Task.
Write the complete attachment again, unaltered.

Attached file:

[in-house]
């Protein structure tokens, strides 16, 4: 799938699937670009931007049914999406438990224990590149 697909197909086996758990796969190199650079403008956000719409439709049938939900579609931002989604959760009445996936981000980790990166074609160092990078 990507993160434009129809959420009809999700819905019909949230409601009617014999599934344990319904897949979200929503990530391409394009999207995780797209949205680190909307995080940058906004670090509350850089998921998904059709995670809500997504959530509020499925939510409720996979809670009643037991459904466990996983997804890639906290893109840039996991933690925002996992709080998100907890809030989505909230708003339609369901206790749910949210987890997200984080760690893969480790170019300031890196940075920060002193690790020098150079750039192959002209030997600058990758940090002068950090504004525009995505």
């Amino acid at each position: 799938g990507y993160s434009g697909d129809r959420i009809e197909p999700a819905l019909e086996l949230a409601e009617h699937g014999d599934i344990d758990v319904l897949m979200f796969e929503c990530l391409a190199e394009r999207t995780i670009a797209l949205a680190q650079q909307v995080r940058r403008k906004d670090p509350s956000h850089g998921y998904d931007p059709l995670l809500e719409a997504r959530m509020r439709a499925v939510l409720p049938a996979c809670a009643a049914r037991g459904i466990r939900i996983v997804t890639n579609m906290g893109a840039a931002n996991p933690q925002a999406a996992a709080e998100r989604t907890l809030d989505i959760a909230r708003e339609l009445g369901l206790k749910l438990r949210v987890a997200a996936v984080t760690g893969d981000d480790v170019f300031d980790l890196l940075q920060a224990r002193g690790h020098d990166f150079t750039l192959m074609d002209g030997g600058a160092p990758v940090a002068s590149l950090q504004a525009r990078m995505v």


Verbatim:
[in-house]
């Protein structure tokens, strides 16, 4: 799938699937670009931007049914999406438990224990590149 697909197909086996758990796969190199650079403008956000719409439709049938939900579609931002989604959760009445996936981000980790990166074609160092990078 990507993160434009129809959420009809999700819905019909949230409601009617014999599934344990319904897949979200929503990530391409394009999207995780797209949205680190909307995080940058906004670090509350850089998921998904059709995670809500997504959530509020499925939510409720996979809670009643037991459904466990996983997804890639906290893109840039996991933690925002996992709080998100907890809030989505909230708003339609369901206790749910949210987890997200984080760690893969480790170019300031890196940075920060002193690790020098150079750039192959002209030997600058990758940090002068950090504004525009995505």
């Amino acid at each position: 799938g990507y993160s434009g697909d129809r959420i009809e197909p999700a819905l019909e086996l949230a409601e009617h699937g014999d599934i344990d758990v319904l897949m979200f796969e929503c990530l391409a190199e394009r999207t995780i670009a797209l949205a680190q650079q909307v995080r940058r403008k906004d670090p509350s956000h850089g998921y998904d931007p059709l995670l809500e719409a997504r959530m509020r439709a499925v939510l409720p049938a996979c809670a009643a049914r037991g459904i466990r939900i996983v997804t890639n579609m906290g893109a840039a931002n996991p933690q925002a999406a996992a709080e998100r989604t907890l809030d989505i959760a909230r708003e339609l009445g369901l206790k749910l438990r949210v987890a997200a996936v984080t760690g893969d981000d480790v170019f300031d980790l890196l940075q920060a224990r002193g690790h020098d990166f150079t750039l192959m074609d002209g030997g600058a160092p990758v940090a002068s590149l950090q504004a525009r990078m995505v």